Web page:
The recognition of social alliances by vervet monkeys

  title={The recognition of social alliances by vervet monkeys},
  author={Dorothy L Cheney and Robert M. Seyfarth},
  journal={Animal Behaviour},
Abstract Vervet monkeys ( Cercopithecus aethiops ) are significantly more likely to threaten a particular individual if they have previously been involved in a fight with that individual's close kin. They thus show evidence of recognizing that certain individuals associate regularly with each other. Vervets over the age of 3 years are also significantly more likely to threaten a particular individual if that individual's close kin and their own close kin have previously been involved in a fight… Expand
Simultaneous classification by rank and kinship in Japanese macaques
To assess evidence of the ability of Japanese macaques, Macaca fuscata, to recognize the rank and kin relationships of other individuals, we analysed the recruitment of allies in the context ofExpand
Ravens notice dominance reversals among conspecifics within and outside their social group
It is shown that ravens react differently to playbacks of dominance interactions that either confirm or violate the current rank hierarchy of members in their own social group and of ravens in a neighbouring group, suggesting thatRavens understand third-party relations and may deduce those not only via physical interactions but also by observation. Expand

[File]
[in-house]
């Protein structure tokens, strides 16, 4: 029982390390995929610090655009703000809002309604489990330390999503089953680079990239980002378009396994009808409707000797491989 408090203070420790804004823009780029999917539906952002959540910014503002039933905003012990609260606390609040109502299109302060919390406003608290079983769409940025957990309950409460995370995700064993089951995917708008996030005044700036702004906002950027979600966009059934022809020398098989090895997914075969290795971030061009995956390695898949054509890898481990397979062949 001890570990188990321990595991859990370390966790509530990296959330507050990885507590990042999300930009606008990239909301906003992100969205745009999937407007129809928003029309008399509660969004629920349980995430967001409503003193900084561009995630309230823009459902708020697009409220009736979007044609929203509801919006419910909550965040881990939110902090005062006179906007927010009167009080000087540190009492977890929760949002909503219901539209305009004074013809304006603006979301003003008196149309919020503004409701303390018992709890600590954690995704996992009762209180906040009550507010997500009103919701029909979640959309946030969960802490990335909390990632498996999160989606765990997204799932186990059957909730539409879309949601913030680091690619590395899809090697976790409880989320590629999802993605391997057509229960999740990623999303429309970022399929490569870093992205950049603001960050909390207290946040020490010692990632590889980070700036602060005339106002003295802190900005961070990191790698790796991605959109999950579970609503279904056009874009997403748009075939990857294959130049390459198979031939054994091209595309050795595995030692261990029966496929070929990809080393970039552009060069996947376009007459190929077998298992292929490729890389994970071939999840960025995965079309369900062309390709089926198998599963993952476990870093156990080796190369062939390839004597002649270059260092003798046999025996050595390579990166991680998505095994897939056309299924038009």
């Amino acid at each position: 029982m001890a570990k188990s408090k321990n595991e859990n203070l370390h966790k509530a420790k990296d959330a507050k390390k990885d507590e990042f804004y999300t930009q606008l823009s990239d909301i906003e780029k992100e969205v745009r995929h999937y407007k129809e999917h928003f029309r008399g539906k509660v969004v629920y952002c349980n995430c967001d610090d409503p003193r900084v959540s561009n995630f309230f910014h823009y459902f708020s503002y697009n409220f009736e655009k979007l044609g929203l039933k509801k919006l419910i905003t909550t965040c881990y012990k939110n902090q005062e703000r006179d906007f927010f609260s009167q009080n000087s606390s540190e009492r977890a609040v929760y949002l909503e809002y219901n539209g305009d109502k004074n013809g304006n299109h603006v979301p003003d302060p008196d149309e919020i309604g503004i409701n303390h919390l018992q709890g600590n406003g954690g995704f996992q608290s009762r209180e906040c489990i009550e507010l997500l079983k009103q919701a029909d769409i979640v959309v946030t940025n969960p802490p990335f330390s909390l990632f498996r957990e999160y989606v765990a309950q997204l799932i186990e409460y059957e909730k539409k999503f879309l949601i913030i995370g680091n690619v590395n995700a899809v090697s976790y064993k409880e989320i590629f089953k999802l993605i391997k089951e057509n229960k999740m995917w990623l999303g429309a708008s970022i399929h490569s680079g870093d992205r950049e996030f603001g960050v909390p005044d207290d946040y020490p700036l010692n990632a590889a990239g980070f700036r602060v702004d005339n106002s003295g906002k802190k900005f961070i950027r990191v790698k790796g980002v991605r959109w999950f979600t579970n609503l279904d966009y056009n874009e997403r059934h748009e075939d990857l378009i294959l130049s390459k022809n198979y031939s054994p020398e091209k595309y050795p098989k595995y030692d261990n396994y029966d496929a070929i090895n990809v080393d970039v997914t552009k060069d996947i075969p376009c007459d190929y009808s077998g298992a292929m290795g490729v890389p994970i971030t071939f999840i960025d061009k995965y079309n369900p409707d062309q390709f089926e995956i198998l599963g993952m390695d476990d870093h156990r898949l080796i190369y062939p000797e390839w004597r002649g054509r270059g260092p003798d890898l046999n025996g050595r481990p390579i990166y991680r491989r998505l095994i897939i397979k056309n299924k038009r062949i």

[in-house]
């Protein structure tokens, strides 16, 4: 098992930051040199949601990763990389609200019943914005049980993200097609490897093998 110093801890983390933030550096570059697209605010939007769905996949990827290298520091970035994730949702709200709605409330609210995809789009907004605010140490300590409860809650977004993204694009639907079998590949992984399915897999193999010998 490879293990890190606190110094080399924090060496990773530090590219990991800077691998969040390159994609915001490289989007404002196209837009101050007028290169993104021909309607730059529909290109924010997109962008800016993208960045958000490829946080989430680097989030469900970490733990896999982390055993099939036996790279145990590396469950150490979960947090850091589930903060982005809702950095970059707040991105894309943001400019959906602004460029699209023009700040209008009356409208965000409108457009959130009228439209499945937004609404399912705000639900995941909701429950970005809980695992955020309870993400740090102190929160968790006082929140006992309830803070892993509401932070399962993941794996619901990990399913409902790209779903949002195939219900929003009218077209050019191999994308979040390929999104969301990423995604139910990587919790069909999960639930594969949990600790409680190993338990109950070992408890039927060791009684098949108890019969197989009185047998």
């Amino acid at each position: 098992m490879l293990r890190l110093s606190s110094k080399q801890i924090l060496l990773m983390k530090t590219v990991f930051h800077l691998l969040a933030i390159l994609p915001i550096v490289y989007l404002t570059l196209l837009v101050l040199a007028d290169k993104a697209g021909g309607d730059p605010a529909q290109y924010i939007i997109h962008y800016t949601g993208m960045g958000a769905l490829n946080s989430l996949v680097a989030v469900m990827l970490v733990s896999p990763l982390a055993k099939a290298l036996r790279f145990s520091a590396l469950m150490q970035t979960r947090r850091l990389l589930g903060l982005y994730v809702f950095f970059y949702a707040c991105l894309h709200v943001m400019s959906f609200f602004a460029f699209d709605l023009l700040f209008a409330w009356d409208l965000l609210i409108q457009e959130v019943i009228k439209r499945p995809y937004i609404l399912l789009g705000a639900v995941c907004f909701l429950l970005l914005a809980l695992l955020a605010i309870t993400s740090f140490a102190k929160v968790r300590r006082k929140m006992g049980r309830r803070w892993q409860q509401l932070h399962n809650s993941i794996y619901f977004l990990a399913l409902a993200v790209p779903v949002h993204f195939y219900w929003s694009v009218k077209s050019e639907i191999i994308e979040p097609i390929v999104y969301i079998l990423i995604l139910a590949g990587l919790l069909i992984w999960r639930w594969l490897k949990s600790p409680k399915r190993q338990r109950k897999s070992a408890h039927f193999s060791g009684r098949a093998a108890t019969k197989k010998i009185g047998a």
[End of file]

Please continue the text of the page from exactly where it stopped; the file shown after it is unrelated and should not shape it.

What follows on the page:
Hierarchy, kinship and social interaction among Japanese monkeys (Macaca fuscata)
Grooming and proximity were found to be positively related to both dominance rank and degrees of relatedness, and Affiliative behaviour became more correlated with ranks than degrees of genetic relatedness. Expand
A social concept in Java monkeys
Abstract Two adult female Java monkeys, Macaca fascicularis, demonstrated their ability to form a concept of affiliation by their choices of slides of group members. In a discrimination task, oneExpand
Rhesus macaques (Macaca mulatta) categorize unknown conspecifics according to their dominance relations.
It is shown that monkeys can use abstract social concepts and are aware of the social relationships within their group, and that they generalize categorical judgments of dominance to new films involving new behaviors. Expand
Vocal recognition in the spotted hyaena and its possible implications regarding the evolution of intelligence
Spotted hyaenas, Crocuta crocuta, are gregarious carnivores whose social lives share much in common with those of cercopithecine primates. We conducted playback experiments to determine whetherExpand
Postconflict social interactions among barbary macaques (Macaca sylvanus)
We investigated the occurrence of postconflict social interactions in a group of Barbary macaques (Macaca sylvanus)that live in a large enclosure. We collected data during the mating and theExpand
Redirected aggression and reconciliation among vervet monkeys, Cercopithecus aethiops
Among both kin and nonkin, opponents were significantly more likely to threaten their opponents' relatives following a fight than during matched-control periods (simple redirected aggression).Expand
Recognition of other individuals’ social relationships by female baboons
Results indicate that female baboons recognize the screams and threat grunts of their own close relatives but also of unrelated individuals, and replicate previous studies in suggesting that female monkeys recognize the close associates of other individuals and adjust their interactions with others according to recent events involving individuals other than themselves. Expand